Looking natural onstage is one of the hardest things to learn.
I studied how I stood and what I did with my hands in everyday life, so I could stand onstage, just being, and feel natural.
It’s not as easy as it sounds.
But it makes a huge difference to not have to worry about what to do with your hands when you’re onstage just standing there – instead, you can focus on the things you need to be worrying about – like acting.
My dear friend Pamela Hall had polio and one of her arms is locked in place with minimal use of her fingers on that hand – and yet, when you see her onstage. You never notice her arm. And I’ve asked friends who are also actors if they noticed (because you know what a picky judgmental lot we are) – and they never notice.
It’s an art to look natural on stage.
Another thing about theater that will help.
Get used to touching others and being touched.
When I audition with someone or we are in rehearsal and they have to touch me – I tell them, “It’s okay. You can’t embarrass me.”
And it’s true. I am very comfortable with my fat old lady body.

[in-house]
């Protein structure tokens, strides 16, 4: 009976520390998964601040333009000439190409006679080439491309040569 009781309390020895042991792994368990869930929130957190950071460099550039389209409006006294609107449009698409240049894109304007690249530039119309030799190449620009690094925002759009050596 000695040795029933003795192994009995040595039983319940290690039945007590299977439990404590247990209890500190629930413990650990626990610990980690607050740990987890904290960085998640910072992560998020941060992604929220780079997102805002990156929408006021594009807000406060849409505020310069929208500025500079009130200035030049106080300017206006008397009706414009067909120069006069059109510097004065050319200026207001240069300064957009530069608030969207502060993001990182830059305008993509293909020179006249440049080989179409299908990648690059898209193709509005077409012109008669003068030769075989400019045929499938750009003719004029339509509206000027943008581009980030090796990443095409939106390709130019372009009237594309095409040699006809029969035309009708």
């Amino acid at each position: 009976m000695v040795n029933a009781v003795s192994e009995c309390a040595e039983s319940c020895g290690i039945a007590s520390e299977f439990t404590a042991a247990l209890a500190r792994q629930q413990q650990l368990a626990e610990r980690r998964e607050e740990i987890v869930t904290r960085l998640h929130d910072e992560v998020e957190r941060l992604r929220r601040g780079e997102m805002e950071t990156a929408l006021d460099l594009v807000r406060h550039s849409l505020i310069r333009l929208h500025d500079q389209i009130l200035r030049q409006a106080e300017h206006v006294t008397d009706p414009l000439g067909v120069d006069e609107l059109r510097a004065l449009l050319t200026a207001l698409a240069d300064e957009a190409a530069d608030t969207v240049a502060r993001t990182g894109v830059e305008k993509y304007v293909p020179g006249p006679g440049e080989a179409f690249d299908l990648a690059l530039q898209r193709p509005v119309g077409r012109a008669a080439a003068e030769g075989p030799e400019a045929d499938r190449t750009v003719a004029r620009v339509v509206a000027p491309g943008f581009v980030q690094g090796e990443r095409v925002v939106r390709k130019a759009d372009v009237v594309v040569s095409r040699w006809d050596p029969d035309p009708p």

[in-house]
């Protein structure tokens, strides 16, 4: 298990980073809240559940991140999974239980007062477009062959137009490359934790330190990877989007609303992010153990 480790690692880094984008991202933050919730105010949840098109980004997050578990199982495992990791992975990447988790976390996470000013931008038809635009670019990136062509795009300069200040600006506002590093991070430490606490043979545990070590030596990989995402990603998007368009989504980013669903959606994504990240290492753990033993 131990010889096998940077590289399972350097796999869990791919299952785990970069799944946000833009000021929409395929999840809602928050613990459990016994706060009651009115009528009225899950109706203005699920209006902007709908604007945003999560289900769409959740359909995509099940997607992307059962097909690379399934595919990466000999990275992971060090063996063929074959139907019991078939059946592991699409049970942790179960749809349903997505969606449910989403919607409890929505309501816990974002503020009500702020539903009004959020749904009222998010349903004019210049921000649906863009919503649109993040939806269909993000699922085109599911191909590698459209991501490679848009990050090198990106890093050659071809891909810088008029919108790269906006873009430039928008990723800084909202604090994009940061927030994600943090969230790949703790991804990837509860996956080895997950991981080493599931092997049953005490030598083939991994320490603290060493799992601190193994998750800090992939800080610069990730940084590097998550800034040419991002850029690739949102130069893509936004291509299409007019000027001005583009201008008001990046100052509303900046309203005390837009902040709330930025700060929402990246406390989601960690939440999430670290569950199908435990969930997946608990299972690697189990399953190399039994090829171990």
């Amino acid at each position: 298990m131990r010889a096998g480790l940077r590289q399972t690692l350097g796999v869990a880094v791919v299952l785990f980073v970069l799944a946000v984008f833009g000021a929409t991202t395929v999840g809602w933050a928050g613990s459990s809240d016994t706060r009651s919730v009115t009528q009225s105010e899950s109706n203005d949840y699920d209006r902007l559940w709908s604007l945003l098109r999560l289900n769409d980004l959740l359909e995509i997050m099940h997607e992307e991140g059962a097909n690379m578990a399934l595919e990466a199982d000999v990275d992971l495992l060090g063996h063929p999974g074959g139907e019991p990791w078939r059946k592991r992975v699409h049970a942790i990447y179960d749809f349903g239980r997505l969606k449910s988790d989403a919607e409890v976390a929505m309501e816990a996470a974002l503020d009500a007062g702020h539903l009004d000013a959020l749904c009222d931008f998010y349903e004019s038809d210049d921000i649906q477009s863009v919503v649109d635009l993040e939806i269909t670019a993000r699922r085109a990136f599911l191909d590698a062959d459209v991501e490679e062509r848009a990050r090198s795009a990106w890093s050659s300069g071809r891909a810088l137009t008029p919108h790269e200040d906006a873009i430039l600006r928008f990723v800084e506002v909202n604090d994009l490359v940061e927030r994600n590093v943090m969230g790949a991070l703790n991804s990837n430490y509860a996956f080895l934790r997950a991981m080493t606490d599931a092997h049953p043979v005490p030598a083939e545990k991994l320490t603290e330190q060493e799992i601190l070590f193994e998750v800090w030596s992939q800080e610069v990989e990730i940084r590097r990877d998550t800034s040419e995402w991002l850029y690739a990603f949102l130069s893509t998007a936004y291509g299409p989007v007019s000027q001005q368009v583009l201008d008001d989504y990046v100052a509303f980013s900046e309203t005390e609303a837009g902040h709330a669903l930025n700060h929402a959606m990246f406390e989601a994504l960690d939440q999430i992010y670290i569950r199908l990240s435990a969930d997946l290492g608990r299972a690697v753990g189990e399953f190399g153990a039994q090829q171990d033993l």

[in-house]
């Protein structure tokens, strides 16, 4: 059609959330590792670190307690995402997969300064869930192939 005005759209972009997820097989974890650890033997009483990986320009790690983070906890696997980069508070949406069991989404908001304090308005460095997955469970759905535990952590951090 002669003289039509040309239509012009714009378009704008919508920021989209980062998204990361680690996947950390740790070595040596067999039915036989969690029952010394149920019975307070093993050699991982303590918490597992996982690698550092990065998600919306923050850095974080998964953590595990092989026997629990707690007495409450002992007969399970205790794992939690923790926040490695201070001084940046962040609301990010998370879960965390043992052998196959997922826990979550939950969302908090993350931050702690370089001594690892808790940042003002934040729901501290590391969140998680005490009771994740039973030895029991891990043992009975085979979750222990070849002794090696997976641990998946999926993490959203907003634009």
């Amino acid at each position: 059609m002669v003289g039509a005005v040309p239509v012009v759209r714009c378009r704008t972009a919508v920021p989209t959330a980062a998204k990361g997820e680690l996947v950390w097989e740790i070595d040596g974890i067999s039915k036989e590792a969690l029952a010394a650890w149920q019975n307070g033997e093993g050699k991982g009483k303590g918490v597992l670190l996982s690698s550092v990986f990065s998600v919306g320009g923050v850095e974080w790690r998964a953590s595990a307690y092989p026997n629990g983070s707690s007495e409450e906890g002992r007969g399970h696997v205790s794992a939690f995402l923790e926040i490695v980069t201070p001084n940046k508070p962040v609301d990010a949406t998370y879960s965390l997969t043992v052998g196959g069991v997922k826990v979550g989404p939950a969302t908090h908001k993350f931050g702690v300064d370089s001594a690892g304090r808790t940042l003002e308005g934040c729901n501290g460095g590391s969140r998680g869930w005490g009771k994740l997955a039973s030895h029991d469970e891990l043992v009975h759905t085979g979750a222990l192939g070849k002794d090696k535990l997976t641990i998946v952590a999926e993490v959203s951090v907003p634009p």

And acting may be fun, but it is also work.
I’m not going to take it personally.
That’s not to say, I’m going to put up with someone who thinks it’s fun or funny to just grope you for a laugh that has nothing to do with the acting.
That’s a good way to get to try out your health insurance.
And I don’t touch people without making sure they are going to be comfortable with it.
I don’t assume everyone is where I am as to their body comfort.
But if, while you are onstage, you can think of your body as part of your toolkit, you will make life easier for yourself and your fellow actors.
And save everyone a whole lot of time.
And I’m not even talking about those amazing people who work and tone their bodies to do amazing things on stage. I’m just talking fat old lady-style stuff.
Standing, sitting, walking – you know the physical movement even I can handle.